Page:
Tyrrell: An ode to walking


Columnist Eileen Tyrrell encourages people to get out and go for a walk during this time of social isolation. She writes about the benefits that getting outside and walking can give you.

Eileen Tyrrell

The past 11 days I have tried futilely to wake up before 11 a.m. No success. What’s the point? I have nowhere to be. Time has become meaningless. With Illinois under a ‘Shelter in Place’ order, there is nowhere I can go besides the occasional run to get groceries or gas. It almost feels illegal to step outside my house — but stepping outside my house and walking around for a bit is actually probably the best thing I can do in this period of social isolation.

Like most students at Iowa State, I’m used to getting in a couple miles each day walking to and from my classes. Now that all of my classes take place on my couch (or my bed, or the basement couch, or… you get the picture) I actually find myself missing that daily blast of subzero windchill or the 20 minute walk to my 8 a.m. in complete darkness. Luckily, the Midwest is having a bit of a mild spring, and all it takes is throwing on a light jacket and shoes to break up my busy day of lounging about with a brisk walk. 

I would highly recommend my fellow students to do the same. According to Dr. Thomas Frieden, the former director of the Centers for Disease Control and Prevention, walking is “the closest thing we have to a wonder drug.” There are many benefits to walking daily, both obvious and surprising. For example, researchers at the University of Exeter have found that even a 15 minute daily walk can prevent cravings for sugary foods and help curb your sweet tooth. Research has also linked a daily walk to reduction in joint pain, counteracting weight-promoting genes, and boosting immune function — all benefits that may be especially important during quarantine.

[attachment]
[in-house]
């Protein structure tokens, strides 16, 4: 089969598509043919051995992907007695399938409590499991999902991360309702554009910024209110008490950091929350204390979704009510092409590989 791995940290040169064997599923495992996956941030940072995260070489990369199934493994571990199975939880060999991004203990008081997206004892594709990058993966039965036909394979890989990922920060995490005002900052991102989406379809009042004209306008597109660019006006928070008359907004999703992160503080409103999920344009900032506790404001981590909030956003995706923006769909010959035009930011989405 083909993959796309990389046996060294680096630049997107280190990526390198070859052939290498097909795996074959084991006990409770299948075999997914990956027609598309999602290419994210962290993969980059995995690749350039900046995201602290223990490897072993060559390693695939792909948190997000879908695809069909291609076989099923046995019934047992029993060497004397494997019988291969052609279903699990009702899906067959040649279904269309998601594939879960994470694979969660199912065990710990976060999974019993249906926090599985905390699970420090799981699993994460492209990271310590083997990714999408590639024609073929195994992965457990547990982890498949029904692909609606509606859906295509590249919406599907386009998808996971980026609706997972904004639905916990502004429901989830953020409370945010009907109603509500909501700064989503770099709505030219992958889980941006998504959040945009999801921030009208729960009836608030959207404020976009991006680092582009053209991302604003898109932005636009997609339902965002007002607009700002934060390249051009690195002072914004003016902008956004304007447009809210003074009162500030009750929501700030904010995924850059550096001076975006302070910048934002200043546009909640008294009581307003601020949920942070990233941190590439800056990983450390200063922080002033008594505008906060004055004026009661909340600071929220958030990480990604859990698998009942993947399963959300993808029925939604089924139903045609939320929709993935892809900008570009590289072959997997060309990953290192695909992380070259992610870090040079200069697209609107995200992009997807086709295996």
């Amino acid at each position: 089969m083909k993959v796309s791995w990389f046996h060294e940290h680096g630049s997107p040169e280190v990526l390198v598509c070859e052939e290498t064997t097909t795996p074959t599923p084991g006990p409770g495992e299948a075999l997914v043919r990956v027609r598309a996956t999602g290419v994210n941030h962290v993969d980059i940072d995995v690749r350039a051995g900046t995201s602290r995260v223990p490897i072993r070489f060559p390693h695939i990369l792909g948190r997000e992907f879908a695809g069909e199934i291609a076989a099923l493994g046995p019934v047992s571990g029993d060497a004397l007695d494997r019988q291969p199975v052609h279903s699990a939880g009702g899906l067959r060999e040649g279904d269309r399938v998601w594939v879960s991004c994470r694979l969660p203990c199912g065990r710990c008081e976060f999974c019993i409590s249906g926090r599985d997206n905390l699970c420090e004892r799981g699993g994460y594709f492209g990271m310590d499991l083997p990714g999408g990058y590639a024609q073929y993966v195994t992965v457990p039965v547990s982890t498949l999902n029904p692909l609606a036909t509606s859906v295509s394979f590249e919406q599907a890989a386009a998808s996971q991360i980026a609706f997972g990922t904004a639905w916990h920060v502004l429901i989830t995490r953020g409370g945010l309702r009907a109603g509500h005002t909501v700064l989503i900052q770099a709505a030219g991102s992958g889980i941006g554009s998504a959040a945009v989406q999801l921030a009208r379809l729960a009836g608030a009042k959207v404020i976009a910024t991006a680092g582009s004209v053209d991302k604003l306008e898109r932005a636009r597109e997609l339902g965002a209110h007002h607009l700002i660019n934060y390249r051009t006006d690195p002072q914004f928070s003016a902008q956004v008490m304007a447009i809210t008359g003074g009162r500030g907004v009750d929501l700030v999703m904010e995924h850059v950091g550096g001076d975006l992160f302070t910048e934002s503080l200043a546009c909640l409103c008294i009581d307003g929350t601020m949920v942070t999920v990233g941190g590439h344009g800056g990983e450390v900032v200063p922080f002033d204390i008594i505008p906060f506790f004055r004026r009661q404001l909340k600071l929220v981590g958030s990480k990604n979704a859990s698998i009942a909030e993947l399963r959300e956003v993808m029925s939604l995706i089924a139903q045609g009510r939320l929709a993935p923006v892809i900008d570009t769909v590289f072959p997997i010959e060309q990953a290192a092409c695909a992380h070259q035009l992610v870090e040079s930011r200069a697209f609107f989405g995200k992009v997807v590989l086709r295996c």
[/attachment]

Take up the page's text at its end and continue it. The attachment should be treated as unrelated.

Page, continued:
And besides the myriad physical benefits that walking provides, it also can immensely boost mental health when the rest of your day is consumed by apocalyptic news reports, social isolation and purposelessness. A walk can provide some structure to your day, improve your sleep quality, self-perception and self-esteem and reduce stress. It can even reduce your risk of becoming depressed by up to 30 percent.

Best of all, walking can even be a social activity (if you keep an appropriate distance from the person you’re walking with). Meeting up with a neighbor or friend to go for a stroll, six feet apart, is the perfect way to spice up your monotonous day, catch up on all of the exciting things you have been doing at home in your PJs and get exercise while doing it. 

I would encourage all of my fellow Cyclones who are stuck at home to go for a walk today. All the incredible benefits aside, let’s be honest — what else do you have to do?